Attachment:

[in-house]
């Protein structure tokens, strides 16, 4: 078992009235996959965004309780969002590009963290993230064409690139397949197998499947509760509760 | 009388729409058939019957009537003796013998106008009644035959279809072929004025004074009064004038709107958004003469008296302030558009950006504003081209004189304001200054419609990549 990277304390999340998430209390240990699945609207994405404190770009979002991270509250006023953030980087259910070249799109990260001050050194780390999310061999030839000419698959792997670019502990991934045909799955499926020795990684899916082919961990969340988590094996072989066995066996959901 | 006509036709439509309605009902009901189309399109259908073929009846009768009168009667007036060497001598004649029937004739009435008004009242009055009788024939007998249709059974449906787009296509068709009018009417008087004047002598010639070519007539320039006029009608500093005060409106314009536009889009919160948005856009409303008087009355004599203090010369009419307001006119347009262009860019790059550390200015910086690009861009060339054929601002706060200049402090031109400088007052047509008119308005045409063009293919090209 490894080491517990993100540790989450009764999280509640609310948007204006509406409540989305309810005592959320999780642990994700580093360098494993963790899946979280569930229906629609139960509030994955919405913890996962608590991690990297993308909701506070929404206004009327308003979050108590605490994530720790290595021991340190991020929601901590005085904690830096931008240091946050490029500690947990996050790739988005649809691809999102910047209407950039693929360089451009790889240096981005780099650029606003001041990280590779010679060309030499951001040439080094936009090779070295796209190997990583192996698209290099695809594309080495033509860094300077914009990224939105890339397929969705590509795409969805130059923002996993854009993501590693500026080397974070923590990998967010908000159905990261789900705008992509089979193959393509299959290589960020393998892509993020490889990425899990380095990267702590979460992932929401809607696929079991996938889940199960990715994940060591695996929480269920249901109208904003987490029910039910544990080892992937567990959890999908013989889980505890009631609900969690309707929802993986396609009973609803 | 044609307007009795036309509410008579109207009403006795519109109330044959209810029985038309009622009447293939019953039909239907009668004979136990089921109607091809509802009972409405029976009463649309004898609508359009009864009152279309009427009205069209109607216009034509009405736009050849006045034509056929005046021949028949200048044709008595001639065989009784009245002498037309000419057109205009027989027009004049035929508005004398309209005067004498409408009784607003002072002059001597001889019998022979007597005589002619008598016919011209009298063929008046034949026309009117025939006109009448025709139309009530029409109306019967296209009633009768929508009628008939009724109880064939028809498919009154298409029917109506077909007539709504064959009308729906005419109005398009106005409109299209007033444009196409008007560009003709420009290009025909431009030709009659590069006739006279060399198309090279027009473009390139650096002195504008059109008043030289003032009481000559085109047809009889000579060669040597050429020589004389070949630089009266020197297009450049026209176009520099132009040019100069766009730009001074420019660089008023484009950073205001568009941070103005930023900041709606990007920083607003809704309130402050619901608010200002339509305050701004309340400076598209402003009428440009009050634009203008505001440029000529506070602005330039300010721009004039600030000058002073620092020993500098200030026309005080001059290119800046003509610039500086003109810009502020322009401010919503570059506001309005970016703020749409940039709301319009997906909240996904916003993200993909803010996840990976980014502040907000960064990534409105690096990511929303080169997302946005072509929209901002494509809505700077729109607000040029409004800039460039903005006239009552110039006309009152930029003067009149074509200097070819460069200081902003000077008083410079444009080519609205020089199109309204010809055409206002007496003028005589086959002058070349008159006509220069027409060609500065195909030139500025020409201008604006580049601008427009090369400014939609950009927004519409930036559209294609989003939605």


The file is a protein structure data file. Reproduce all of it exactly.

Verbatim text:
[in-house]
């Protein structure tokens, strides 16, 4: 078992009235996959965004309780969002590009963290993230064409690139397949197998499947509760509760 | 009388729409058939019957009537003796013998106008009644035959279809072929004025004074009064004038709107958004003469008296302030558009950006504003081209004189304001200054419609990549 990277304390999340998430209390240990699945609207994405404190770009979002991270509250006023953030980087259910070249799109990260001050050194780390999310061999030839000419698959792997670019502990991934045909799955499926020795990684899916082919961990969340988590094996072989066995066996959901 | 006509036709439509309605009902009901189309399109259908073929009846009768009168009667007036060497001598004649029937004739009435008004009242009055009788024939007998249709059974449906787009296509068709009018009417008087004047002598010639070519007539320039006029009608500093005060409106314009536009889009919160948005856009409303008087009355004599203090010369009419307001006119347009262009860019790059550390200015910086690009861009060339054929601002706060200049402090031109400088007052047509008119308005045409063009293919090209 490894080491517990993100540790989450009764999280509640609310948007204006509406409540989305309810005592959320999780642990994700580093360098494993963790899946979280569930229906629609139960509030994955919405913890996962608590991690990297993308909701506070929404206004009327308003979050108590605490994530720790290595021991340190991020929601901590005085904690830096931008240091946050490029500690947990996050790739988005649809691809999102910047209407950039693929360089451009790889240096981005780099650029606003001041990280590779010679060309030499951001040439080094936009090779070295796209190997990583192996698209290099695809594309080495033509860094300077914009990224939105890339397929969705590509795409969805130059923002996993854009993501590693500026080397974070923590990998967010908000159905990261789900705008992509089979193959393509299959290589960020393998892509993020490889990425899990380095990267702590979460992932929401809607696929079991996938889940199960990715994940060591695996929480269920249901109208904003987490029910039910544990080892992937567990959890999908013989889980505890009631609900969690309707929802993986396609009973609803 | 044609307007009795036309509410008579109207009403006795519109109330044959209810029985038309009622009447293939019953039909239907009668004979136990089921109607091809509802009972409405029976009463649309004898609508359009009864009152279309009427009205069209109607216009034509009405736009050849006045034509056929005046021949028949200048044709008595001639065989009784009245002498037309000419057109205009027989027009004049035929508005004398309209005067004498409408009784607003002072002059001597001889019998022979007597005589002619008598016919011209009298063929008046034949026309009117025939006109009448025709139309009530029409109306019967296209009633009768929508009628008939009724109880064939028809498919009154298409029917109506077909007539709504064959009308729906005419109005398009106005409109299209007033444009196409008007560009003709420009290009025909431009030709009659590069006739006279060399198309090279027009473009390139650096002195504008059109008043030289003032009481000559085109047809009889000579060669040597050429020589004389070949630089009266020197297009450049026209176009520099132009040019100069766009730009001074420019660089008023484009950073205001568009941070103005930023900041709606990007920083607003809704309130402050619901608010200002339509305050701004309340400076598209402003009428440009009050634009203008505001440029000529506070602005330039300010721009004039600030000058002073620092020993500098200030026309005080001059290119800046003509610039500086003109810009502020322009401010919503570059506001309005970016703020749409940039709301319009997906909240996904916003993200993909803010996840990976980014502040907000960064990534409105690096990511929303080169997302946005072509929209901002494509809505700077729109607000040029409004800039460039903005006239009552110039006309009152930029003067009149074509200097070819460069200081902003000077008083410079444009080519609205020089199109309204010809055409206002007496003028005589086959002058070349008159006509220069027409060609500065195909030139500025020409201008604006580049601008427009090369400014939609950009927004519409930036559209294609989003939605």